Residents Want Trash Man, Not Robot

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Residents in several Fort Smith neighborhoods are fighting to keep manual trash pickup. The Fort Smith Department of Sanitation says bills could go up if they do not allow machines to do the dirty work.

A metal machine picks up trash at around 86-percent of homes in Fort Smith. City directors will decide Tuesday night if the remaining neighborhoods must also convert to automated pickup. “It’s worked for years. Why break it?” said Carolyn Plank, of Fort Smith.

Plank’s house backs up to an ally. The machine is too big for the ally, so workers must manually pickup her garbage. Plank started a petition to keep manual pickup. She said, “We just want to keep the ally trash pickup because it’s more convenient for us.”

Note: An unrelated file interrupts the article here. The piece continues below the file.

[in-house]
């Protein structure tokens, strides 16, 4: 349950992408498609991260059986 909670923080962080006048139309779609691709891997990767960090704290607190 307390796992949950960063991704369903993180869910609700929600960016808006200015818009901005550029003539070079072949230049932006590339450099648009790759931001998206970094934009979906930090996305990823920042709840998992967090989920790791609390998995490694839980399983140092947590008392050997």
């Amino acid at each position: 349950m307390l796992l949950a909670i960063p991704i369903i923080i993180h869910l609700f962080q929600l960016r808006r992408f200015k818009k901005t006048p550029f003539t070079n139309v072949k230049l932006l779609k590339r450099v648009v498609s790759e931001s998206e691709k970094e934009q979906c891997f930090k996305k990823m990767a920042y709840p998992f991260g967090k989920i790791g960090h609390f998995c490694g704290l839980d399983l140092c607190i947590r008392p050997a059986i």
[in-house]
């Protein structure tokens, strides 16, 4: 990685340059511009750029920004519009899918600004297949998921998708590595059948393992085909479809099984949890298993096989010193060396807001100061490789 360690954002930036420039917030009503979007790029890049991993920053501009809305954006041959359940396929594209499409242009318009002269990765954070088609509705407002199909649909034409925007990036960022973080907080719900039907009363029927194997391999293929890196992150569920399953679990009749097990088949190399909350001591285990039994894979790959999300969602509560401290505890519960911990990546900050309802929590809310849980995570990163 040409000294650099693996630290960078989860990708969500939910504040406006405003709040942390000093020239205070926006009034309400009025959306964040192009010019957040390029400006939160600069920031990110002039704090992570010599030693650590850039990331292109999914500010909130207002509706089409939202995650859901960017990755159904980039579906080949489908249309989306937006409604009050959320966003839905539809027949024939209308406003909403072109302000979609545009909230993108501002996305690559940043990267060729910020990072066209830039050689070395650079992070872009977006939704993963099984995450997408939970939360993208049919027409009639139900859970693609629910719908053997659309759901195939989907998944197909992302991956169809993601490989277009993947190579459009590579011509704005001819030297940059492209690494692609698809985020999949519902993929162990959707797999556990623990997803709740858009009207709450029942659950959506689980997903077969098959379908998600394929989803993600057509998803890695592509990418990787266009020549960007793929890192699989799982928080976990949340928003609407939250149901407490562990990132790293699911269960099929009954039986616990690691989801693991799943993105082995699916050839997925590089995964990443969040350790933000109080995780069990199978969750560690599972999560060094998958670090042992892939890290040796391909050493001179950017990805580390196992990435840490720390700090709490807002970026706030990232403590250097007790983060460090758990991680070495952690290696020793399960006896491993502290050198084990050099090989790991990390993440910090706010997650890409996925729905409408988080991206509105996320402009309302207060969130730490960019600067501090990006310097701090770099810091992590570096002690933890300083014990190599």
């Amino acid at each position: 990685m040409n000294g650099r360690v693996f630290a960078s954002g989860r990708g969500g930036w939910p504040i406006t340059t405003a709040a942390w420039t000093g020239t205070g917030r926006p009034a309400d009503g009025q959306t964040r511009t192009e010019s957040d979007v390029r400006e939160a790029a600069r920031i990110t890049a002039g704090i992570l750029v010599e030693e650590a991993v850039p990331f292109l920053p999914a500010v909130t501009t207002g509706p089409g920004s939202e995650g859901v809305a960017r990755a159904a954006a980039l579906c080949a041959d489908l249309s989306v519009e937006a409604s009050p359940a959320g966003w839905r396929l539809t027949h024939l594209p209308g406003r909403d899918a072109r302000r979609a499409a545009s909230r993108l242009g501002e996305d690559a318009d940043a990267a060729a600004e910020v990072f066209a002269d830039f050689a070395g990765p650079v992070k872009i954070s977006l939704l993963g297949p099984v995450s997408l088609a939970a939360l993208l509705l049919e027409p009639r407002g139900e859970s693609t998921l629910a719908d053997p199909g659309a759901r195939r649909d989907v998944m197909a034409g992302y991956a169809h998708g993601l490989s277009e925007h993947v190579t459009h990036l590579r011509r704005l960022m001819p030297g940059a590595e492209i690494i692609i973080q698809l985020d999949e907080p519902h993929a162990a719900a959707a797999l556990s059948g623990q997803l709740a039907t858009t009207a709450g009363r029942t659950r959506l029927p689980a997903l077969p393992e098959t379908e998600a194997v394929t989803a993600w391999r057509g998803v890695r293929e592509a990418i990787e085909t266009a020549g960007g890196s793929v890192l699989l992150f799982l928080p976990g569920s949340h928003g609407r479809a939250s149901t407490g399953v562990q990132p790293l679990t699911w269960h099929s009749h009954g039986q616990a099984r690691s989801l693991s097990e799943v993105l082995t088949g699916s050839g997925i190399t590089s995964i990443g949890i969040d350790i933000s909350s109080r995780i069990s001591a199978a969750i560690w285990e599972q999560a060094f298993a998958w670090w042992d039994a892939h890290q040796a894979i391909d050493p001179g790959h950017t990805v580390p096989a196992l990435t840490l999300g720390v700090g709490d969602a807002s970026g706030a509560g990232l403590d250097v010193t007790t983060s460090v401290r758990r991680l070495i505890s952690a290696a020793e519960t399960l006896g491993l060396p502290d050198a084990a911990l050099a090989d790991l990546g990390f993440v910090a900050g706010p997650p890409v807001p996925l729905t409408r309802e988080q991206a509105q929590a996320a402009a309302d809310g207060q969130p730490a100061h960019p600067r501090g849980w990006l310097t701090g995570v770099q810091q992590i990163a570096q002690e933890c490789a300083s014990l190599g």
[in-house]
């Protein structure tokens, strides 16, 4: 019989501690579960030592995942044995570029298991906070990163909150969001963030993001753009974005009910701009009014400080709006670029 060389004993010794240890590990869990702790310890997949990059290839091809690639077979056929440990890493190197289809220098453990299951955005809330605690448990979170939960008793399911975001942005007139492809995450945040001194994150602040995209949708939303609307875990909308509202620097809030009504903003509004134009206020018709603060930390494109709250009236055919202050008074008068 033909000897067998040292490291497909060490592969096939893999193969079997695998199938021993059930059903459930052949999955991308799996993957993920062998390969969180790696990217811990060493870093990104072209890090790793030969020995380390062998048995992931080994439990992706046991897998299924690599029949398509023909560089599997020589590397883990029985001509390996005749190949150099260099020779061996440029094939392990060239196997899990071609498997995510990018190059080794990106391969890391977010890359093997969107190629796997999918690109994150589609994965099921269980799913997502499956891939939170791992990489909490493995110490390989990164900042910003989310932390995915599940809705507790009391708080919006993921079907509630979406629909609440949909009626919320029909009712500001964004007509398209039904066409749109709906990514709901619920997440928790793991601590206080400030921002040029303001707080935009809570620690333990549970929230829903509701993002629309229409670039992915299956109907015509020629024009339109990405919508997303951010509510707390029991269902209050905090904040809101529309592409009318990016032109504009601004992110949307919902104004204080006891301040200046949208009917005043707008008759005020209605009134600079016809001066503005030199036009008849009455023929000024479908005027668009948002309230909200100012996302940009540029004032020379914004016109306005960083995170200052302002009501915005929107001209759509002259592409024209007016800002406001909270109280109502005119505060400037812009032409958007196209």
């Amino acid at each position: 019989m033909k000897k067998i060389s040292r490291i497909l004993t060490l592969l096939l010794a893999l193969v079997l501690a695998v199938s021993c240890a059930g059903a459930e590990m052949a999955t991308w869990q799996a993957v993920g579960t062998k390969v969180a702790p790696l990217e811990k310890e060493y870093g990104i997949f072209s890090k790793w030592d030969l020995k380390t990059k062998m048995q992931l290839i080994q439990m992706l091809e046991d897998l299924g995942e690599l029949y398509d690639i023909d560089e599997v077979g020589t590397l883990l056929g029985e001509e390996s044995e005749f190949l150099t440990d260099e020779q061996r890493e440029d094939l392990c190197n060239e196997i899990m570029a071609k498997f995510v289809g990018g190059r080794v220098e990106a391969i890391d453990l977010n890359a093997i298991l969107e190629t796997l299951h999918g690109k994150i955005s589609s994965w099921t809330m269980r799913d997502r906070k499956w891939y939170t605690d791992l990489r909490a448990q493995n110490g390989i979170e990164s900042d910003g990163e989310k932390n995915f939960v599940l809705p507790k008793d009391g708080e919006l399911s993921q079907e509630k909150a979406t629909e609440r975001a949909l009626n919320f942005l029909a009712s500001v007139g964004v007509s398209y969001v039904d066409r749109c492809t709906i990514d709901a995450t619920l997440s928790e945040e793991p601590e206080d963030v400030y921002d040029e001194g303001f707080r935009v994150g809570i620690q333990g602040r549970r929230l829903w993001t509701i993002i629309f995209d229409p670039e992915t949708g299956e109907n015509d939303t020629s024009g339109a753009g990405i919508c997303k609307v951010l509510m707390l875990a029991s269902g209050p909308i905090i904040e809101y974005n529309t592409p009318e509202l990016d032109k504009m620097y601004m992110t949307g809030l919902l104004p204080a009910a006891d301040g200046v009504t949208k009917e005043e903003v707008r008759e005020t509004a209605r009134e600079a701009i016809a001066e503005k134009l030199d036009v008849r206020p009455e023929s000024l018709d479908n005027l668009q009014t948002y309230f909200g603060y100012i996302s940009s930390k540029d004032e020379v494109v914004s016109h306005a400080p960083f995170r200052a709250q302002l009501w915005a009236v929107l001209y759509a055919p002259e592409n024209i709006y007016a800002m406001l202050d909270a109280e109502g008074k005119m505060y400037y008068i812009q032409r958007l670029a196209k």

Residents must put their garbage cans out front for the machine to pick up. “Some people it would be absolutely impossible for them to get their trash out to the front,” said Plank.

Baridi Nkokheli, director of the Fort Smith Department of Sanitation, says over the past five years they have had 48 people injured doing manual trash pickup. Nkokheli says they have not had any injuries with automated trash pickup.

Nkokheli says automated trash pickup saves manpower and money. He said, “It can actually outperform our personnel.”

Nkokheli says three city employees can pick up garbage at between 650 and 700 houses a day. One person operating the machine can do almost twice the work. “One employee in an automated truck can pick up to 1100 houses in a day,” said Nkokheli.

Plank plans to pass on the petition signatures to each city director.

The city says about 20 neighborhoods have not converted to automated trash pickup.